|Hackers tampered with a picture of Health Sec. Francisco Duque III (left). The original picture (right) shows him blowing on a horn.
MANILA, Philippines - Hackers vandalized several official government websites prior to the holidays, prompting internet security experts to question the government's ability to protect sensitive information.
On December 17, users visiting the Department of Health (DOH) website found a picture of Health Sec. Francisco Duque III apparently holding genitals towards his mouth.
On the upper left corner of the picture, which accompanied a press release about the DOH's firecracker ban campaign, was a drawing of a penis with the words "Use Penis" next to it.
The original picture showed Duque blowing on a "torotot" or horn.
The DOH had encouraged the public to make noise with horns or pans instead of using firecrackers during the holidays in order to minimize firecracker-related injuries.
Before the DOH website could be fixed, the tampered picture was quickly spread in social networking sites.
The next day, alleged Indonesian hackers broke into the official website of the Department of Social Welfare and Development (DSWD).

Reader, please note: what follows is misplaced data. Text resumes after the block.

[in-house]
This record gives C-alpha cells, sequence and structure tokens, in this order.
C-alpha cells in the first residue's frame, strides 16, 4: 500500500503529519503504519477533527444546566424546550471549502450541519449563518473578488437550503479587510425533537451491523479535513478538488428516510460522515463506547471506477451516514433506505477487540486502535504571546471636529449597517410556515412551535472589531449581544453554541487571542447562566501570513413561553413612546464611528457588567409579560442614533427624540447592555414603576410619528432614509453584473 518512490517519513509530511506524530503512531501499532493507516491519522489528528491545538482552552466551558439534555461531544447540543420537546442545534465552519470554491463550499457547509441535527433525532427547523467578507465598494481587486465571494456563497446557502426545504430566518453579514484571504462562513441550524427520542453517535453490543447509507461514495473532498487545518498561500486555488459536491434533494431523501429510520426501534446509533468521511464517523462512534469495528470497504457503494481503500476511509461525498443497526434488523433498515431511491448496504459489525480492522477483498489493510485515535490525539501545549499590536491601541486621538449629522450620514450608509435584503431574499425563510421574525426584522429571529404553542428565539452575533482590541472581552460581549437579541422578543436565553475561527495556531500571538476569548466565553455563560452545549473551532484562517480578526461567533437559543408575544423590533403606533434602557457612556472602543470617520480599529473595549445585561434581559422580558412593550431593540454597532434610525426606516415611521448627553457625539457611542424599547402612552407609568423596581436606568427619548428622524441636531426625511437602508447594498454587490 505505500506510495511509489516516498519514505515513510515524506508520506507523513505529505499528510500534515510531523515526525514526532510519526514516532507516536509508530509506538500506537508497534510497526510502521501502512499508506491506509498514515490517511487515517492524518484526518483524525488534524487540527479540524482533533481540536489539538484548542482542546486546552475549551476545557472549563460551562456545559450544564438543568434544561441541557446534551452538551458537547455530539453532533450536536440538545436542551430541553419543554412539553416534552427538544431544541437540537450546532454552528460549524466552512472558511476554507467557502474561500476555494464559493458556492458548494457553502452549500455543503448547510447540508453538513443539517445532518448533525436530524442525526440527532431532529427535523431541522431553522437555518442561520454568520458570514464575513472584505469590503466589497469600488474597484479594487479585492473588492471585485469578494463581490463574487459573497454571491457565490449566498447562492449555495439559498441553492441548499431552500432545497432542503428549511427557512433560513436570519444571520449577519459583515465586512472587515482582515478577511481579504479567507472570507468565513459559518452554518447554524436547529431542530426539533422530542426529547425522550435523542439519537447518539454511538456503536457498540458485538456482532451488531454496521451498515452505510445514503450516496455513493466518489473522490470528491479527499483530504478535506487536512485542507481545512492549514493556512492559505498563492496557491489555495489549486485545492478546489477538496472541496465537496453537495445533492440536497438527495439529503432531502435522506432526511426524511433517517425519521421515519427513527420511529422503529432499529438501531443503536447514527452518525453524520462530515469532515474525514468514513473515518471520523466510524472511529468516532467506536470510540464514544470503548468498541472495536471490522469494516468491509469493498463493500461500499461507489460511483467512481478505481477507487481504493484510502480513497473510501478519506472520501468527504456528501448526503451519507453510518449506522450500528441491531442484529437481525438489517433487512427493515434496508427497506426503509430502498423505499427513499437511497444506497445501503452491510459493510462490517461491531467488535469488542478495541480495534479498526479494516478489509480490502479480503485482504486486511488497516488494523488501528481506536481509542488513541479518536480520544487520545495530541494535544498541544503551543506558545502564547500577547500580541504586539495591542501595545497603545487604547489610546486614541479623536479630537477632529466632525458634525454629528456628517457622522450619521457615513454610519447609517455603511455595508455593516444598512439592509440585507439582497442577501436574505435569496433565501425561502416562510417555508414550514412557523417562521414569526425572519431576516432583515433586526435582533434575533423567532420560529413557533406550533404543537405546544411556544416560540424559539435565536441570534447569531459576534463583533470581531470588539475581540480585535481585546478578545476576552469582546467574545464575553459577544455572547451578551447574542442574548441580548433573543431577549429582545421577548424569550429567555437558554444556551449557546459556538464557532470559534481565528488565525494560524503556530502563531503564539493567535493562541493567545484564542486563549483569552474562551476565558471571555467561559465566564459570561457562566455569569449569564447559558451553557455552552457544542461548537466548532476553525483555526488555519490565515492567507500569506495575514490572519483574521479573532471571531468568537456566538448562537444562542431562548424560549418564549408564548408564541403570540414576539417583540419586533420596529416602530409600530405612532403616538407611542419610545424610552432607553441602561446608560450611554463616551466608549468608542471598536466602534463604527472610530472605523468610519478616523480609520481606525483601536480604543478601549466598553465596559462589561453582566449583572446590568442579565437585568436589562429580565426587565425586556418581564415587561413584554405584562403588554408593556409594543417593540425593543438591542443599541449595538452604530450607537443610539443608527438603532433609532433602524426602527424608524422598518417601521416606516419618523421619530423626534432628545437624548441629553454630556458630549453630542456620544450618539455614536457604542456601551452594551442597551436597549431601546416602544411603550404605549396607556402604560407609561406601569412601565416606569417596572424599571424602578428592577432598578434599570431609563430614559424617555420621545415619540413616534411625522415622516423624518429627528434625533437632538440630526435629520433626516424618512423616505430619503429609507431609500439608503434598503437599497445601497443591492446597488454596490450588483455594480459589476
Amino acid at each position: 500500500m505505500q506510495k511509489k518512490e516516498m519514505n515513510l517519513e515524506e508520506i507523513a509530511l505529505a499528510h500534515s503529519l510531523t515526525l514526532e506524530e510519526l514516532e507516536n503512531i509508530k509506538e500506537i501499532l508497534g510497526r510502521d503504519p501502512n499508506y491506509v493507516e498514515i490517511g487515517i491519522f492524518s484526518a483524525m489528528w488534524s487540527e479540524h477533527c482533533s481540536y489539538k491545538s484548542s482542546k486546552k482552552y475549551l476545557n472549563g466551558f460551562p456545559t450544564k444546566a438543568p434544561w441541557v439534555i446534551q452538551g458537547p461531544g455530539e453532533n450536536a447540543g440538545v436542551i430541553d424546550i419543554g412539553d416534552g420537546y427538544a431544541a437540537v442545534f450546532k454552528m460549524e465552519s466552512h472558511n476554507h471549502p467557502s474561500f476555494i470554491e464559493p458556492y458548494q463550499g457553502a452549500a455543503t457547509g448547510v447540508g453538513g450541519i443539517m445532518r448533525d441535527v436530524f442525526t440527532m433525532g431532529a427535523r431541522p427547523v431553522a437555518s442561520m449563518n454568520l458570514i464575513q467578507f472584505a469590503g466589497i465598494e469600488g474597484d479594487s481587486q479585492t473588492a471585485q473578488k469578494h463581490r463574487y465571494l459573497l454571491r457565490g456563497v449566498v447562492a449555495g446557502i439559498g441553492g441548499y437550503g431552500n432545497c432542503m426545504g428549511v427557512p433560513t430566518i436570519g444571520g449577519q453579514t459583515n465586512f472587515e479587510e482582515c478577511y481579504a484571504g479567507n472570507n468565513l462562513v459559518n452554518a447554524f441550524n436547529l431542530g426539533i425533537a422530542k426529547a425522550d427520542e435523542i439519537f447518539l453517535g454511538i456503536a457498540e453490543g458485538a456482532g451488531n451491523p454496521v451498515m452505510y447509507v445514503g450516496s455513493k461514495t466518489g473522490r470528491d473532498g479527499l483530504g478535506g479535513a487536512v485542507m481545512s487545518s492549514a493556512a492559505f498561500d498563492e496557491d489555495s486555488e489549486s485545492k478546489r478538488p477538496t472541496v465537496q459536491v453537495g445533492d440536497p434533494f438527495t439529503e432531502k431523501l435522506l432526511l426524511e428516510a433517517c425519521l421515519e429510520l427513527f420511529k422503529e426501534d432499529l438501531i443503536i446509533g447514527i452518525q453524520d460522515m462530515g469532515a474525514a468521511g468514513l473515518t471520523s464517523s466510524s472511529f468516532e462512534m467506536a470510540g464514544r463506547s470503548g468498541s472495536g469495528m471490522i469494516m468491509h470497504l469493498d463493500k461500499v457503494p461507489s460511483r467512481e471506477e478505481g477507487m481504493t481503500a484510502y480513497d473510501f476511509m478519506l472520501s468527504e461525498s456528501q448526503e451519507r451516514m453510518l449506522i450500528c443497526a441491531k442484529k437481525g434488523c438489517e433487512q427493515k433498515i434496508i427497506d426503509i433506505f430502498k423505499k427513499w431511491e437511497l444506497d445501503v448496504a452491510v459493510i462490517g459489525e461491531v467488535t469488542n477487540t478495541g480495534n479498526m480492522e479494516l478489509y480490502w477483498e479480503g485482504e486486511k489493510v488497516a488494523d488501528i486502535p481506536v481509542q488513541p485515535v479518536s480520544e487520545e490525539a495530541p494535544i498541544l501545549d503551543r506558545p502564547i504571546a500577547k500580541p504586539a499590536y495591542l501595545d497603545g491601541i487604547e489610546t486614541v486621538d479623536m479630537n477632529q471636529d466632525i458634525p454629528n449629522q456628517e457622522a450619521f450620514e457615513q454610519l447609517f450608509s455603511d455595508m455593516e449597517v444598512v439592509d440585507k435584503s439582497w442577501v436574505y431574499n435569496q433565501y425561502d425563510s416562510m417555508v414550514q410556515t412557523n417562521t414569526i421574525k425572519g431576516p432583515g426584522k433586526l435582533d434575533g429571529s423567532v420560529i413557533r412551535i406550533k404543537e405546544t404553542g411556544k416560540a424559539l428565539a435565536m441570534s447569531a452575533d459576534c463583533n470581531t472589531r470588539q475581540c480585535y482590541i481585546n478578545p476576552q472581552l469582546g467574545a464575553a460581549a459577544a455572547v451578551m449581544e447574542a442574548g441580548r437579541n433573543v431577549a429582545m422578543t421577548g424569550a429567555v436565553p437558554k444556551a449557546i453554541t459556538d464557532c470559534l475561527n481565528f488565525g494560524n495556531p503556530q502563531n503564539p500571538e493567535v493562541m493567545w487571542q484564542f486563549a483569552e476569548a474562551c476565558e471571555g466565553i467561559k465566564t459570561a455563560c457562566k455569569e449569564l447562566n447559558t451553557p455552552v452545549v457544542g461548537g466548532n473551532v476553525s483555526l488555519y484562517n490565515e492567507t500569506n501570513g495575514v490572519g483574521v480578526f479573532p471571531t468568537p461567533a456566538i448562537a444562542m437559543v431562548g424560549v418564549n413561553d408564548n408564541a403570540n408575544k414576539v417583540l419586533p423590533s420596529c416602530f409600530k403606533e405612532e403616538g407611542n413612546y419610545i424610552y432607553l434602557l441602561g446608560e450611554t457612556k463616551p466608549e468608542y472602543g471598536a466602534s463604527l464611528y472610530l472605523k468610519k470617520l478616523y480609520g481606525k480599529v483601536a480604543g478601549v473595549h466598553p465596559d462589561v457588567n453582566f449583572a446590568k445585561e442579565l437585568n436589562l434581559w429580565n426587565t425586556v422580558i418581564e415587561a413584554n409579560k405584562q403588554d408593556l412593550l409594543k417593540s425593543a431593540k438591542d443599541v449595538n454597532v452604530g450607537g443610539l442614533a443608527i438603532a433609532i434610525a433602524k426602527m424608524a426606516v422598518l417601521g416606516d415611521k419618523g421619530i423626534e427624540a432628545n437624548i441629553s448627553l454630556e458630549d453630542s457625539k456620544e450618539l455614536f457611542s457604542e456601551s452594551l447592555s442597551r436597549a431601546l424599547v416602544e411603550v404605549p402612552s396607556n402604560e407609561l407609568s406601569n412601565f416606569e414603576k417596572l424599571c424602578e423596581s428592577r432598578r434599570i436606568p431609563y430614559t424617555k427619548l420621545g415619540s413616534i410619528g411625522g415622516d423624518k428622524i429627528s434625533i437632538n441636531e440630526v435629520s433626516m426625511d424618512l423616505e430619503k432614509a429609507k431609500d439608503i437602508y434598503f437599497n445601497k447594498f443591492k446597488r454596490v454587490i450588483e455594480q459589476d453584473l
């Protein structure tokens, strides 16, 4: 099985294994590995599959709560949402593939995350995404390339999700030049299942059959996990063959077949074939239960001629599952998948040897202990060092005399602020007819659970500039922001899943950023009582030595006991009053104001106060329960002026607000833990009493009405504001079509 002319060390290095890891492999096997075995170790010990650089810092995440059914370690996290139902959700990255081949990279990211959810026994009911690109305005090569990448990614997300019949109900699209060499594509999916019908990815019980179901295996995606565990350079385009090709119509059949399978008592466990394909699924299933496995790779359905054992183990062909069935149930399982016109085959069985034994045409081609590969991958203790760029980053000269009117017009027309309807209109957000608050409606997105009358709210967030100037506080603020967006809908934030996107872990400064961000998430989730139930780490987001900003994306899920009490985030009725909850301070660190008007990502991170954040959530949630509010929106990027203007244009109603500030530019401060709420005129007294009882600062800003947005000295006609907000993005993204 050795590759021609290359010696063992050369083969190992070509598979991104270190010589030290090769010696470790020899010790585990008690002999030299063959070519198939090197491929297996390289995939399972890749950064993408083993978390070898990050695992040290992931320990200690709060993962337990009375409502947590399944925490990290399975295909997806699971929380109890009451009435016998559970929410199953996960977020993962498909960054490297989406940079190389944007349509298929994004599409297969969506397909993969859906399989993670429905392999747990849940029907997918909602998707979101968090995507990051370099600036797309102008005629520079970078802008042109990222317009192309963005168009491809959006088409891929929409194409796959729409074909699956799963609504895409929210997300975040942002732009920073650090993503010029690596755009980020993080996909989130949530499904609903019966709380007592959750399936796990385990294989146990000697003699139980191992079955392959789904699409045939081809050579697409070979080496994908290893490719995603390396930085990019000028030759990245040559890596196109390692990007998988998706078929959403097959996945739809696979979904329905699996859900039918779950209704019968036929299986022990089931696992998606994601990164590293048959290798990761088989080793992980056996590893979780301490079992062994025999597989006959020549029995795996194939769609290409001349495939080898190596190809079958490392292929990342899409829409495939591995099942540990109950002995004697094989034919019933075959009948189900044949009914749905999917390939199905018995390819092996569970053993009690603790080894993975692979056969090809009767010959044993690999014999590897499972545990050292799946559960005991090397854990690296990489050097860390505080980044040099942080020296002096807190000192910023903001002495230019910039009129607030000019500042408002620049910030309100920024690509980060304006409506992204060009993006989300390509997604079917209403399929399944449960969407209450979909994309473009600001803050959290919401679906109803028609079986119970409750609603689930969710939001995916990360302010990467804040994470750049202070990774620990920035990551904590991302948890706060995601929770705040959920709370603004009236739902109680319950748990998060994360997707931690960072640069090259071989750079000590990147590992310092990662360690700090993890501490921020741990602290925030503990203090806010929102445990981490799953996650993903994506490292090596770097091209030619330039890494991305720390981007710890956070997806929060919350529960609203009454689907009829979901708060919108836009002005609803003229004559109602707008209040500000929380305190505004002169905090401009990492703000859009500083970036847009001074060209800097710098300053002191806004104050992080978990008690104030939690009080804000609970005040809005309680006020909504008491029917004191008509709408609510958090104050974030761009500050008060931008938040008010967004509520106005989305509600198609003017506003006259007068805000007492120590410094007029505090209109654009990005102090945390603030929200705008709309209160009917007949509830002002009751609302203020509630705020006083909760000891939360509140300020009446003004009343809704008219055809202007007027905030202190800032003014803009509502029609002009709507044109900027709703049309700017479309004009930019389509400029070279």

The DSWD home page displayed a large picture of a green and glowing Grim Reaper bearing the words "Hacker-newbie.org", a Bahasa forum reportedly for hacker communities.
More recently, the National Disaster Coordinating Council's official website was also hacked by "Heart Hacker."
Viewers visiting the agency's home page instead saw a black-and-gray message box proclaiming that the site had been hacked.
Can elections be 'hacked'?
Information Technology (IT) expert Jerry Lao said hackers can break into web servers, the "space" where websites are housed or located, by breaking a password or entering through the "back door."
"Once you get in, you can practically do anything with the site," he said.
Lao said the series of hacking incidents on Philippine government websites serves as a "wake-up" call for authorities, especially military agencies like the NDCC, to heighten their website security.
"Huwag sila basta basta mag-host lang na hindi nila man lang tinitignan kung ano ang mga security features ng web company. (They shouldn't just host on a server without looking at the web company's security features)," he told ABS-CBN News in an interview.
Experts like Lao broached the possibility of hackers breaking into government websites and tampering with vitally important data, such as those of the Commission on Elections, which is overseeing poll automation in 2010.
"The security features of the Comelec, I'm pretty sure, are stringent and it's harder to get in. But hackers can still try to get in. The question is, can the Comelec handle it?" Lao said.
Comelec spokersperson James Jimenez, however, said he is confident that the Comelec's software and database for the automated elections cannot easily be compromised.
He said the poll body had meticulously studied the database's security features and protocol.
"The protocol for protecting the website, it's something that we've had experience with. And we are confident that we can do that for the 2010 elections," he said. Report by TJ Manotoc, ABS-CBN News.